FLAGSTAFF, Ariz. -- Hopi men and boys have been running back and forth from
their mesa-top pueblos to their cornfields 500 feet below for centuries.
Prior to the acquisition of horses and, later, motor-powered vehicles, Hopi
hunters also ran, not only considerable distances but also at great speeds
to capture game. Running also has also been a traditional part of various
Hopi ceremonies and is connected with bringing life-giving rain to the land
and prosperity to the people of this Southwest tribe who have never backed
away from the harder, but more enduring, route.
Running was also a way to carry messages long distances. Hopi figured
prominently in the Pueblo Revolt of 1680, an attack on Spanish
missionaries, in which Hopi runners ran to nearby pueblos to alert their
allies of impending battles. And it didn't stop in the 17th century. Two
hundred and twenty-three years later, the Hopi were still running. In 1903,
Charlie Talawepi of Oraibi carried a message and reply the round-trip
distance of 72 miles to Keams Canyon and back in 36 hours.
Today's runners concentrate on physical fitness and sport. In 1912, Louis
Tewanima stepped up onto the Olympic platform in Sweden to accept his
silver medal for distance running. And in 1927, Hopi runner Nicholas
Quamawahu, 27, won the Long Beach -- New York marathon, bandana in place
over his Hopi-style bob.
Watson Namoki, who carves katsina dolls, has even fashioned a Hopi Runner
doll, also called "Ai," the Rattle Katsina. Today, women join the men in
"Oh yes, she runs a lot," said Alfreda Secakuku of her daughter, Tara.
"We're always going to one race or another to watch her. And in 2002 she
went to Australia for a race."
Indeed, instead of staging challenge races between neighboring villages the
way they traditionally did, modern-day Hopi get into 5K and 10K runs and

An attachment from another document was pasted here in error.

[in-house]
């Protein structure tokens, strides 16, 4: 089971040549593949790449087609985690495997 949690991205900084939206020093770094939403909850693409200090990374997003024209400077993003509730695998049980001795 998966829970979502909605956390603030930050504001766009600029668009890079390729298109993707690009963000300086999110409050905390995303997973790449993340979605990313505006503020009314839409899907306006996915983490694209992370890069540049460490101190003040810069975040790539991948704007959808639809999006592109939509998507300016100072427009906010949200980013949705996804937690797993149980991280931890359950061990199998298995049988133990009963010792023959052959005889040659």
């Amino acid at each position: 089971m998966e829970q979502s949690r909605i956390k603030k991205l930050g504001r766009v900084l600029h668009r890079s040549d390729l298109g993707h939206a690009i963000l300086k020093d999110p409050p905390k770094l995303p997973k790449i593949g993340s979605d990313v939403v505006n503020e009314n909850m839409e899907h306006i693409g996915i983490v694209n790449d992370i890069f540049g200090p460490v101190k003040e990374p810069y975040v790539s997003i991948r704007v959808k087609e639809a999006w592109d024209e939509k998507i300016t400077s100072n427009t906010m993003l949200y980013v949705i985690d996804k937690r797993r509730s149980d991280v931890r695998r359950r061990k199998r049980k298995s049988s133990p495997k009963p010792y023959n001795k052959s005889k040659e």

beyond. They run for various occasions, to commemorate an individual and
for the sheer thrill of it.
The Louis Tewanima Memorial Footrace is an annual run that takes place in
September after the harvest is gathered and the intense dog-day
temperatures of late August have cooled down some. Runners and walkers meet
at Shungopavi, the largest of the villages on Second Mesa, where they sign
up for the 10K, 5K, 2M and 1M events. These modern-day runners understand
that even as they strengthen their own health by running, they contribute
to the well-being of all the Hopi people and the world.
Contributing to the world's well-being is precisely what's on the minds of
runners from the Hopi villages who are preparing to cover a distance of
2,000 miles to the 4th World Water Forum in Mexico City in March 2006.
Joining a group of 26 indigenous long-distance runners, the Hopi will carry
jubilant messages about how the Black Mesa Trust successfully got the
world's largest coal company to stop pumping water from their arid mesa
homeland at the end of 2005. The run will also honor 19 Hopi leaders
imprisoned at Alcatraz in 1895 for refusing to let their children be taken
away to government schools for the so-called civilizing process. En route,
runners will be able to meet and make connections with other indigenous
peoples, thus strengthening their commitment to nurturing the earth instead
of stripping it of its bounty.
Runners in Indian country and outside it talk about how getting out and
going through the paces gets into their blood. Clearly that's the case with
the Hopi runners: several hundred years and still going, one fleet step at